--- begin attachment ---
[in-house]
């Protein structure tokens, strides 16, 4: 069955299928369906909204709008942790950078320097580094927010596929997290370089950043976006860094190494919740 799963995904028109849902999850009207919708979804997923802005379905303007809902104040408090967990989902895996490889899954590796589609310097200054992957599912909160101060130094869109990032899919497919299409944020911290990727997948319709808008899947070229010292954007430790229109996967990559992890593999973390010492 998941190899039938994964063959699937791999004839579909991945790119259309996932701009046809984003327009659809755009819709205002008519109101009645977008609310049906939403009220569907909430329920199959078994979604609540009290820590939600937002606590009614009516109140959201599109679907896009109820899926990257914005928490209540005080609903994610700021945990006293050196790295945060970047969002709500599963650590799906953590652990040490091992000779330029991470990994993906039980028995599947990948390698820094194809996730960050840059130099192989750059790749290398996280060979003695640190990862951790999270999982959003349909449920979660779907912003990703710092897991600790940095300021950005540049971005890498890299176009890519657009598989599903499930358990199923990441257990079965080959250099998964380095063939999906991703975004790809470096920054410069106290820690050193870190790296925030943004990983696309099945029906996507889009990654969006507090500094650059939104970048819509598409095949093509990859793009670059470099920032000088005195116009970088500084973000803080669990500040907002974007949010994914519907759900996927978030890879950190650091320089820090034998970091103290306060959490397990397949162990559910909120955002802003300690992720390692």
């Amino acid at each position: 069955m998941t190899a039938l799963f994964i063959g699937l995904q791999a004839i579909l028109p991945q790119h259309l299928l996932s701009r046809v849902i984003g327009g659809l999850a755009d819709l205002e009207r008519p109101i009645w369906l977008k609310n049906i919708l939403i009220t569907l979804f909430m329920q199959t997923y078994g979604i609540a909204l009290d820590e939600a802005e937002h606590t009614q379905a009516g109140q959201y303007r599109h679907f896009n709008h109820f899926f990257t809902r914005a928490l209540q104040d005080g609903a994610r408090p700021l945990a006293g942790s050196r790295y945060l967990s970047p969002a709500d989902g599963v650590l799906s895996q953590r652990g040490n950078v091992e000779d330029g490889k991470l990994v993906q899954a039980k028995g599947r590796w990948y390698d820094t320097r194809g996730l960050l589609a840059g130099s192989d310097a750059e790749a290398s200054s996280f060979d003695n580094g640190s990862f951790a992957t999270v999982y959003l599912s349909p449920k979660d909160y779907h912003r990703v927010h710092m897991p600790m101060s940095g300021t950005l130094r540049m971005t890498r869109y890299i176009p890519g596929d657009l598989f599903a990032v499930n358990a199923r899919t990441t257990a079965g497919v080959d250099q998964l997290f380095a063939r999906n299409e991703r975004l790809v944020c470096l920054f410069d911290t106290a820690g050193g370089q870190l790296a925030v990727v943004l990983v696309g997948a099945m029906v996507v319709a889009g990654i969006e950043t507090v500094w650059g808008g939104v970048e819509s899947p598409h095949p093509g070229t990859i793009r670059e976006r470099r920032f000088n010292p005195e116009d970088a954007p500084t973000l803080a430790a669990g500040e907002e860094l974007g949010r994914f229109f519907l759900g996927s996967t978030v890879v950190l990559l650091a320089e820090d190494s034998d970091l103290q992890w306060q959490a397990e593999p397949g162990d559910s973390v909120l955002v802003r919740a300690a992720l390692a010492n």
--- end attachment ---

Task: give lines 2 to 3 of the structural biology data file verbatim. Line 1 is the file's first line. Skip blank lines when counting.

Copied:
């Protein structure tokens, strides 16, 4: 069955299928369906909204709008942790950078320097580094927010596929997290370089950043976006860094190494919740 799963995904028109849902999850009207919708979804997923802005379905303007809902104040408090967990989902895996490889899954590796589609310097200054992957599912909160101060130094869109990032899919497919299409944020911290990727997948319709808008899947070229010292954007430790229109996967990559992890593999973390010492 998941190899039938994964063959699937791999004839579909991945790119259309996932701009046809984003327009659809755009819709205002008519109101009645977008609310049906939403009220569907909430329920199959078994979604609540009290820590939600937002606590009614009516109140959201599109679907896009109820899926990257914005928490209540005080609903994610700021945990006293050196790295945060970047969002709500599963650590799906953590652990040490091992000779330029991470990994993906039980028995599947990948390698820094194809996730960050840059130099192989750059790749290398996280060979003695640190990862951790999270999982959003349909449920979660779907912003990703710092897991600790940095300021950005540049971005890498890299176009890519657009598989599903499930358990199923990441257990079965080959250099998964380095063939999906991703975004790809470096920054410069106290820690050193870190790296925030943004990983696309099945029906996507889009990654969006507090500094650059939104970048819509598409095949093509990859793009670059470099920032000088005195116009970088500084973000803080669990500040907002974007949010994914519907759900996927978030890879950190650091320089820090034998970091103290306060959490397990397949162990559910909120955002802003300690992720390692």
């Amino acid at each position: 069955m998941t190899a039938l799963f994964i063959g699937l995904q791999a004839i579909l028109p991945q790119h259309l299928l996932s701009r046809v849902i984003g327009g659809l999850a755009d819709l205002e009207r008519p109101i009645w369906l977008k609310n049906i919708l939403i009220t569907l979804f909430m329920q199959t997923y078994g979604i609540a909204l009290d820590e939600a802005e937002h606590t009614q379905a009516g109140q959201y303007r599109h679907f896009n709008h109820f899926f990257t809902r914005a928490l209540q104040d005080g609903a994610r408090p700021l945990a006293g942790s050196r790295y945060l967990s970047p969002a709500d989902g599963v650590l799906s895996q953590r652990g040490n950078v091992e000779d330029g490889k991470l990994v993906q899954a039980k028995g599947r590796w990948y390698d820094t320097r194809g996730l960050l589609a840059g130099s192989d310097a750059e790749a290398s200054s996280f060979d003695n580094g640190s990862f951790a992957t999270v999982y959003l599912s349909p449920k979660d909160y779907h912003r990703v927010h710092m897991p600790m101060s940095g300021t950005l130094r540049m971005t890498r869109y890299i176009p890519g596929d657009l598989f599903a990032v499930n358990a199923r899919t990441t257990a079965g497919v080959d250099q998964l997290f380095a063939r999906n299409e991703r975004l790809v944020c470096l920054f410069d911290t106290a820690g050193g370089q870190l790296a925030v990727v943004l990983v696309g997948a099945m029906v996507v319709a889009g990654i969006e950043t507090v500094w650059g808008g939104v970048e819509s899947p598409h095949p093509g070229t990859i793009r670059e976006r470099r920032f000088n010292p005195e116009d970088a954007p500084t973000l803080a430790a669990g500040e907002e860094l974007g949010r994914f229109f519907l759900g996927s996967t978030v890879v950190l990559l650091a320089e820090d190494s034998d970091l103290q992890w306060q959490a397990e593999p397949g162990d559910s973390v909120l955002v802003r919740a300690a992720l390692a010492n």